Backpack the 4-C National Recreation Hiking Trail

20 Miles Round Trip - 2326 ft gain - Point-to-Point Trail

4 - C National Recreation Hiking Trail - Search Nearby - Added by The Outbound Collective

If the thought of a long-distance forest and lake hike makes your heart sing, this trail is for you! This trail features 100 foot pine trees, ample huckleberry bushes, armadillos, and deer. Good for beginner overnight campers, trail runners, or those looking for a long hike. Located near Kennard Texas, in the Davy Crockett National Forest.

There is a campsite at mile 9.2 - Walnut Creek Shelter. There is no potable water around this trail, so bring ample supplies. 

Park in the lot at the end of the dirt road off of 4700 (see map) to access the trail. This is a 20-mile point-to-point trail so if you don't plan on an out-and-back you will need to plan accordingly for transportation.

Step by step:

1. Head east on the Four C Trail, tracing the sandy bluff for half a mile before descending to the Neches River at mile 1.5.

2. Continue 5.5 miles south on the main path to Pond Camp (cross the forest road at miles 2.5, 4, and 5.1).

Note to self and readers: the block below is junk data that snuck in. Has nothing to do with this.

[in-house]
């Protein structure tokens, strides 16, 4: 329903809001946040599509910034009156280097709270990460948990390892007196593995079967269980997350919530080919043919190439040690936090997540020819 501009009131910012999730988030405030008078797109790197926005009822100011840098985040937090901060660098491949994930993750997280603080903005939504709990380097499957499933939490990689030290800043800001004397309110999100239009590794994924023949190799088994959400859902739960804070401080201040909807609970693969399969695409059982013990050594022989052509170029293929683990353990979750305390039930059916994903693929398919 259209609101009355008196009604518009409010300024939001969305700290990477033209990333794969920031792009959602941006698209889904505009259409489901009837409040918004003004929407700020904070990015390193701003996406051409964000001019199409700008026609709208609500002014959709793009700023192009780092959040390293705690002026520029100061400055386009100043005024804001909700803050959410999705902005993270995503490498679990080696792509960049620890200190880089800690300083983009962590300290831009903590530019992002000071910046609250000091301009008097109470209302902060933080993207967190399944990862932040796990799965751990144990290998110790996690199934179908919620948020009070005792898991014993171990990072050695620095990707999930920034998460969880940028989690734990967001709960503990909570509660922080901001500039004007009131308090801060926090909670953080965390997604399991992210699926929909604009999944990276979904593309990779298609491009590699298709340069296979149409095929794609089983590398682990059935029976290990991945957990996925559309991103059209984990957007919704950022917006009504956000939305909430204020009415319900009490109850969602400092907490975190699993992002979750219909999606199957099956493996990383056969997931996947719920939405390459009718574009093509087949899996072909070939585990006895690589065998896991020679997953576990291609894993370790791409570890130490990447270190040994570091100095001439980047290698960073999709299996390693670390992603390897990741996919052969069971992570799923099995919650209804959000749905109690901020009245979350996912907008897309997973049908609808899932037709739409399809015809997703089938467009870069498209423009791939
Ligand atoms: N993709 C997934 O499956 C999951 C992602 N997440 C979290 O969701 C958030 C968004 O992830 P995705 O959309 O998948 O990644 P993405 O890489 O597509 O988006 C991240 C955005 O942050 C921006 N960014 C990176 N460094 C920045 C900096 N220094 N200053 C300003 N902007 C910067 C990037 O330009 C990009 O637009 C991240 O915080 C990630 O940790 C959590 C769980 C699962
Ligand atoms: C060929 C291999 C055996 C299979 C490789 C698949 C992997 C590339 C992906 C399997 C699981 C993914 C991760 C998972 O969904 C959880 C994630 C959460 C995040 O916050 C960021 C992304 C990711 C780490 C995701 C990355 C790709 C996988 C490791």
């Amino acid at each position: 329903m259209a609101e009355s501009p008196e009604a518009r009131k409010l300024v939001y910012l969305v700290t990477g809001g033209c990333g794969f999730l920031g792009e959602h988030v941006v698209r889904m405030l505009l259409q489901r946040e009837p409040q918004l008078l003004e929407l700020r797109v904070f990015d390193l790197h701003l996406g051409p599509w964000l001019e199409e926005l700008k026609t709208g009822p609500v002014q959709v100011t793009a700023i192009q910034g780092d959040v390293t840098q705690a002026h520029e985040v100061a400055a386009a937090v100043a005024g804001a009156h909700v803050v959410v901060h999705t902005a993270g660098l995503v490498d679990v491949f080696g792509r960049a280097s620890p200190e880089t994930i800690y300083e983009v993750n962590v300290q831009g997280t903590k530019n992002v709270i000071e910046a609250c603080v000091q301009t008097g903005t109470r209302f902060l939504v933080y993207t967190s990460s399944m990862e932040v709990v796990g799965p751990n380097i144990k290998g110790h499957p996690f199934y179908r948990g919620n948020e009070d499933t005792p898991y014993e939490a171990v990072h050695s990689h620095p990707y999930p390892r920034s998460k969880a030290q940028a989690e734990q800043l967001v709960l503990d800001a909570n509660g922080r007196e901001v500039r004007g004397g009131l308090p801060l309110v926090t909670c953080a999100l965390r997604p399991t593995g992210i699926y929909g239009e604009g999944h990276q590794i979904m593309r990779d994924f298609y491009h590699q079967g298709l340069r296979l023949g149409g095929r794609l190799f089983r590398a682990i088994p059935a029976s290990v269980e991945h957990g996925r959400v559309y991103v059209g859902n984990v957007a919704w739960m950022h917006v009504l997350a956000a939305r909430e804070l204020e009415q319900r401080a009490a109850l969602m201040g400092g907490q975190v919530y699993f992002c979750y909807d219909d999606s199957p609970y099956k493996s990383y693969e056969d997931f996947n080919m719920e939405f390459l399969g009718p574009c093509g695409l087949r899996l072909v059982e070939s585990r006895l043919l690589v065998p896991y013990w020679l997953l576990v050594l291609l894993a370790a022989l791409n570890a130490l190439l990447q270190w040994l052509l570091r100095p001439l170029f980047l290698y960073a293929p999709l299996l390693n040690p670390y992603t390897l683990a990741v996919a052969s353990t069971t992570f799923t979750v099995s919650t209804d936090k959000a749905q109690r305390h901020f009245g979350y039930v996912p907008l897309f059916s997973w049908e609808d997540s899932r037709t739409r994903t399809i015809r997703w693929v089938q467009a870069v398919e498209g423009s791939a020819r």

3. Follow the trail south through a field of purple wildflowers (bloom in late summer).

4. Reach the Walnut Creek Shelter at mile 9.2. 

Photos: bgv23

Tags

Camping
Photography
Backpacking
Hiking
Forest
Lake
River

Details

20 Miles
2326 ft elevation gain
Point-to-Point Trail

Stay Nearby

Lufkin, Texas

Lufkin KOA

Rusk, Texas

Rusk KOA

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Reviews

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Overall rating: 

Great Hike

Backpacked this in 3 days with a group of friends. A section of the trail that passes through a swampy area appeared to have been raised on wooden walkways and bridges at one point, but most had been washed out (so wear waterproof boots and bring a stick for balance). Also be sure to check in with the nearby ranger station; we hiked through some freshly burned woods (some logs still smoldering) and only saw the controlled burn signs towards the end of the trail... oops! All in all a beautiful hike with easy/intermediate terrain.